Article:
“I come of straightened people, madly secretive, tenacious, economical.”

The first segment of the story introduces the reader to the narrator of “Bardon Bus” in a way which recalls other heroines in other stories.

“Like them, I could make a little go a long way.”

(If you’ve recently read Who Do You Think You Are? (The Beggar Maid), Flo will come to mind.)

The reader thinks of children born to those who endured the Depression, of a ‘little’ being spun out, stretched to go a long way.

“A piece of Chinese silk folded in a drawer, worn by the touch of fingers in the dark.”

But the ‘little’ is actually not a tangible object.

It is not a piece of folded aluminum foil or string or Chinese silk. It is beyond measure.

It is (as is the case with so many of Alice Munro’s stories) rooted in a relationship.

“There [in Australia] I met an anthropologist whom I had known slightly, years before, in Vancouver. He was then married to his first wife (he is now married to his third) and I was married to my first husband (I am now divorced).”

It’s clear from the start: years have passed.

And, along with the actual events of the story, the narrator is considering the layered complexity of memory.

“And using just the letter, not needing a name, is in line with a system I often employ these days. I say to myself, ‘Bardon Bus, No. 144,’ and I see a whole succession of scenes.”

The story itself is constructed in this way: a succession of scenes is assembled for the reader.

There is a gradual understanding of the relationship between the anthropologist and the narrator, but in an episodic manner.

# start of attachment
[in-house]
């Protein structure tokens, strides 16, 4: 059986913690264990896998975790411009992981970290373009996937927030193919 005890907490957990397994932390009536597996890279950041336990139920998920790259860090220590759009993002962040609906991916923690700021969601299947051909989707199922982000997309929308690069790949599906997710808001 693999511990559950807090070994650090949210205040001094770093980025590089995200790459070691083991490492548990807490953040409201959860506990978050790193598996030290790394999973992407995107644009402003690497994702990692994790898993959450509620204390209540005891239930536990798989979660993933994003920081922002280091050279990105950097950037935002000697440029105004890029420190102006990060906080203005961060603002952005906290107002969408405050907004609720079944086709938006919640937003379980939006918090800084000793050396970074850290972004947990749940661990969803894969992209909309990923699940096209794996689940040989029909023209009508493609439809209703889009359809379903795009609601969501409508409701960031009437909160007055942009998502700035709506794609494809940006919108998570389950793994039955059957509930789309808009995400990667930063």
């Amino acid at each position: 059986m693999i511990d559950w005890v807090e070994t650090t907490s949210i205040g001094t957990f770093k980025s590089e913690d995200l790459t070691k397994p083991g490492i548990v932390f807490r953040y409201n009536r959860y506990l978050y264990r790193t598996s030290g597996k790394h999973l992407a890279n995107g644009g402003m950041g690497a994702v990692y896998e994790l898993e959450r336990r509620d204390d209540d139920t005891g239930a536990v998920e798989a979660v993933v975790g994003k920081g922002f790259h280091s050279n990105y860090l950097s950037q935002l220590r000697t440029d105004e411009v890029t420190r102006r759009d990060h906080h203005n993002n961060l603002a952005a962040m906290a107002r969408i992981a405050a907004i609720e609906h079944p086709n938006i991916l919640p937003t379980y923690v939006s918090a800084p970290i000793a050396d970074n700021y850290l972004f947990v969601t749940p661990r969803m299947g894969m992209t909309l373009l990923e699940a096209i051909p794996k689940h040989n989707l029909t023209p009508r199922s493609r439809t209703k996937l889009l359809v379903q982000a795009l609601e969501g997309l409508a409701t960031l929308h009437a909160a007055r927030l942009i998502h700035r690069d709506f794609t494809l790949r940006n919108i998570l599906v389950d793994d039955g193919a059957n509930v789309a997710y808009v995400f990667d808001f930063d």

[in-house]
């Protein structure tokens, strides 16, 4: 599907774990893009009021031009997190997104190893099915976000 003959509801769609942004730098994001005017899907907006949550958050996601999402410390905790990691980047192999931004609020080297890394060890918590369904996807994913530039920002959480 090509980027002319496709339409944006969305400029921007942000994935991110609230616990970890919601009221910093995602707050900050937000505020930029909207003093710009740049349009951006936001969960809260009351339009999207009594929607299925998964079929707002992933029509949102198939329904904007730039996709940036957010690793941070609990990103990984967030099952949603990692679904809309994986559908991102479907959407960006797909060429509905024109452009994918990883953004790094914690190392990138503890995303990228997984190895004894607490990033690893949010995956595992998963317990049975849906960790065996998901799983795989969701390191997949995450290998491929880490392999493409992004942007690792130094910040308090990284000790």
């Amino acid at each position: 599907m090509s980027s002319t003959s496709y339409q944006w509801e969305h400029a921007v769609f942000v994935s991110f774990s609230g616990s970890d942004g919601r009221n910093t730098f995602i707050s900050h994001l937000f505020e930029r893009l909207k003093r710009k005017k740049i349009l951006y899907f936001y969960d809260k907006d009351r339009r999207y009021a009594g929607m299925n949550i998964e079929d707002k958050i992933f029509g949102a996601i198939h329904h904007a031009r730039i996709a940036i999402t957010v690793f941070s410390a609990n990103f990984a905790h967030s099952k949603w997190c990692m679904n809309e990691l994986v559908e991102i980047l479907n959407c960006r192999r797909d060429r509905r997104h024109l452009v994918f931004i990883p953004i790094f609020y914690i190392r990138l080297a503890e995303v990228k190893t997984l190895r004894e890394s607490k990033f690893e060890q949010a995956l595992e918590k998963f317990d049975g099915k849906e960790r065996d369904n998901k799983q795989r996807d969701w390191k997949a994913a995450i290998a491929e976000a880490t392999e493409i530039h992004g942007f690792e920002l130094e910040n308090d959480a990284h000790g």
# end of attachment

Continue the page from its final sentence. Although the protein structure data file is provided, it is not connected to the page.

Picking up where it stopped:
In the eighth scene, she recalls: “I went to sleep thinking the bulk of X was still beside me and when I woke I filled the space quickly with memories of his voice, looks, warmth, our scenes together.”

These memories are broad strokes, but they consistently evoke a mood for the reader, throughout the thirteen scenes.

Nonetheless, for rememberer and reader alike, the assembled scenes were, at one time, pleasurable, but later they became a plague.

“All they did was stir up desire, and longing, and hopelessness, a trio of miserable caged wildcats that had been installed in me without my permission, or at least without my understanding how long they would live and how vicious they would be.”

The story becomes increasingly uncomfortable, and the reason for that discomfort is finally and completely clear in the story’s final lines.

Note: This is part of a series of posts on Alice Munro’s stories, beginning with with Dance of the Happy ShadesLives of Girls and WomenSomething I’ve Been Meaning to Tell You and Who Do You Think You Are? (The Beggar Maid). I aim to read through her work to date. She is one of my MRE authors.

The next in The Moons of Jupiter is “Prue”; one story will be discussed on each Thursday, so that “Labour Day Dinner” will fall on the Thursday before Labour Day weekend. Please feel free to join in, for the series, or for a single story.